GDPR is two years old but still lacking resources

Regulators have been hamstrung due to a lack of resources and administrative hurdles

Just 231 fines and sanctions were leveied between May 2018 and March 2020

Just 231 fines and sanctions were leveied between May 2018 and March 2020

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GDPR was meant to change everything in terms of data privacy. But as the second anniversary of the much-hyped data protection rules are marked, a key question is whether it has been a success or not.

Yes and no, would seem to be the answer. Undoubtedly the introduction of the European Union’s General Data Protection Regulation has forced companies to take the issue of how they handle customer data more seriously. This has been the case, not just in Europe, where the rules apply, but also farther afield where GDPR is viewed as the basis for the introduction of similar legislation.

If nothing else, GDPR has served to show that authorities across the globe are at the very least trying to get to grips with the issue of data protection. But the reality is that few have succeeded in doing so.

A new study published yesterday to coincide with the second anniversary of GDPR, reveals that data protection authorities have to date been unable to enforce the regulation adequately.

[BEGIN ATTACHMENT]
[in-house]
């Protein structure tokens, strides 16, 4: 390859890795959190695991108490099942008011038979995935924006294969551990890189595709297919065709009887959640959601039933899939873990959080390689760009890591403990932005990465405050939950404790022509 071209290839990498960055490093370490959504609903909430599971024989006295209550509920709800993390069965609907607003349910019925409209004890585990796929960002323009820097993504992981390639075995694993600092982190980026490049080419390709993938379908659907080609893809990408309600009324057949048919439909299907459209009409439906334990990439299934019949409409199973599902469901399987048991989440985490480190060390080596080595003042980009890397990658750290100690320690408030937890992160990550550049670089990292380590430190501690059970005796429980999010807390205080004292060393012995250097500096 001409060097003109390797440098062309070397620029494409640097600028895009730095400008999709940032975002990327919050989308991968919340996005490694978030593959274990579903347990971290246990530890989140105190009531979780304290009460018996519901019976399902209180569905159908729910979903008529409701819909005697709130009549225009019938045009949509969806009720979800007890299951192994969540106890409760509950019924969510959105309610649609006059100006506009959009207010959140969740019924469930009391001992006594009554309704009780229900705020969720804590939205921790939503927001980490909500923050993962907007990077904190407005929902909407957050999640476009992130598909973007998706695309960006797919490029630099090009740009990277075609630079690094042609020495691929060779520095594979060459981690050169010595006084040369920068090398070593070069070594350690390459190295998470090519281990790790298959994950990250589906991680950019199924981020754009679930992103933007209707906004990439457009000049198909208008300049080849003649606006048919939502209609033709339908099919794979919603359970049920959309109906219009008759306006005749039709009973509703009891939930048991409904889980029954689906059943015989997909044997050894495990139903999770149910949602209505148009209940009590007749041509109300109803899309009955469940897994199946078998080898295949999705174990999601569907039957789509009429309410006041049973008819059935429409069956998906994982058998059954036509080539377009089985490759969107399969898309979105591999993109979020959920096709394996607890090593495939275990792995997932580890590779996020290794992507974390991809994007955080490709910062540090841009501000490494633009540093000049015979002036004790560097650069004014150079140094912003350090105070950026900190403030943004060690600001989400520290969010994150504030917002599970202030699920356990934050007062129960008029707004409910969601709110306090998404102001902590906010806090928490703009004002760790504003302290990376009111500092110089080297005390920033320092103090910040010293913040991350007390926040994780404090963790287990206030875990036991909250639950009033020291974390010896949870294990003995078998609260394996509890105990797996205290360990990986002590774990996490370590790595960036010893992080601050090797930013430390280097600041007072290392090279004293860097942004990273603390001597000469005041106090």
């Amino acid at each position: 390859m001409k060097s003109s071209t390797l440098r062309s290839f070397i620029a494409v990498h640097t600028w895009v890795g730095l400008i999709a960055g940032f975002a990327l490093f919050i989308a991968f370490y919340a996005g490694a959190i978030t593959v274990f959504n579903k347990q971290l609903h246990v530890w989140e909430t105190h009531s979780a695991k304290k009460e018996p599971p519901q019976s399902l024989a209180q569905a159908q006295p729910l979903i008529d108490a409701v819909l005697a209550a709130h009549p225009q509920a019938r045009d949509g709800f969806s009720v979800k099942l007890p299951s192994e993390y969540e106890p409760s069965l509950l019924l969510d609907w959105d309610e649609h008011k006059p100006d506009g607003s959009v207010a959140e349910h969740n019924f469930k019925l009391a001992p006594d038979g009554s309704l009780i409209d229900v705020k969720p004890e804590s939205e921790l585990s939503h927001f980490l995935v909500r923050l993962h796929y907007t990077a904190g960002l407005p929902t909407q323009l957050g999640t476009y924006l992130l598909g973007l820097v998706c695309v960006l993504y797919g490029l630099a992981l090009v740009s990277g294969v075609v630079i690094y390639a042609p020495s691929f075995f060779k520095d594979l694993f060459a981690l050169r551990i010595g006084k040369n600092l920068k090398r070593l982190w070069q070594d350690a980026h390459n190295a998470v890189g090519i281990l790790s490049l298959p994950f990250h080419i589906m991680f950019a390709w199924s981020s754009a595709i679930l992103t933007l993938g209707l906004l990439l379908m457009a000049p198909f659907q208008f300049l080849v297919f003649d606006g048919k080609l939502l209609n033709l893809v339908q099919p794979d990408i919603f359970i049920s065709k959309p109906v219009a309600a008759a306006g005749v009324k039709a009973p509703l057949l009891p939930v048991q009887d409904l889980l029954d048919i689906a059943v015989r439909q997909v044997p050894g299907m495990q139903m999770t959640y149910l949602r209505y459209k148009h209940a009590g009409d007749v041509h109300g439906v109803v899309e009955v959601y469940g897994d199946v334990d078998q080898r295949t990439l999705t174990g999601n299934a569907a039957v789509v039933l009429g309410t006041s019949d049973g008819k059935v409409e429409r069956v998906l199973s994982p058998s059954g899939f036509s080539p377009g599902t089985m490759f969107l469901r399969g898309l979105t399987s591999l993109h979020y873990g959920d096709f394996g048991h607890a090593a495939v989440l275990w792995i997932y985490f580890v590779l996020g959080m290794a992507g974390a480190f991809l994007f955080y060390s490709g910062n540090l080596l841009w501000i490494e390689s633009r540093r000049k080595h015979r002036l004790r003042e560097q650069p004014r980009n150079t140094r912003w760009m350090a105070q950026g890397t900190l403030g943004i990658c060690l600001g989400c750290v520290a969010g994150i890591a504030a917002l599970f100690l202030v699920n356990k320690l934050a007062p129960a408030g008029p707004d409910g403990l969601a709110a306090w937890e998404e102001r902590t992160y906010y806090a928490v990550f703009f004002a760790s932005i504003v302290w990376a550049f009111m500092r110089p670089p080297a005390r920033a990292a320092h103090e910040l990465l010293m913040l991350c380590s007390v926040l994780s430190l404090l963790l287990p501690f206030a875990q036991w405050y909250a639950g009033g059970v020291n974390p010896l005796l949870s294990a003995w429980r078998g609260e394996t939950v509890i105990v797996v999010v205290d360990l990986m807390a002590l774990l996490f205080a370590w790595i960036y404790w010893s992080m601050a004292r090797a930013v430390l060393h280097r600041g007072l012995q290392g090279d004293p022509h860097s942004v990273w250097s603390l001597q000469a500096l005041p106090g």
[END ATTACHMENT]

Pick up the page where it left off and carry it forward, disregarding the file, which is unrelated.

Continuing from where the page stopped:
The report, from the non-profit group Access Now, suggests that regulators have been hamstrung due to a lack of resources and administrative hurdles. Worse, in some situations, authorities have been found to have “grossly misused the GDPR to undermine other fundamental rights such as the right to free expression and freedom of the press”.

Sanctions

According to the report, just 231 fines and sanctions were levied between May 2018 and March 2020. Ireland and Luxembourg, which are the main authorities dealing with cases involving Amazon, Facebook, WhatsApp, Twitter, PayPal, Instagram, Microsoft, Google, and others, have issued zero fines against these tech giants to date.

As the study reveals, only a handful of regulators feel they are properly resourced to take on such behemoths. The Data Protection Commissioner, Helen Dixon, went so far as to publicly disclose her disappointment over her office not getting the funding it had asked for last year.

Her office, which has been under continual scrutiny, came under fire again this week with Austrian privacy campaigner Max Schrems accusing it of among other things, operating a go-slow on his complaint against Facebook.

The regulator has said a number of its investigations are close to completion. But without it and other national authorities being properly resourced, it is unlikely that big companies have much to fear. For now, at least.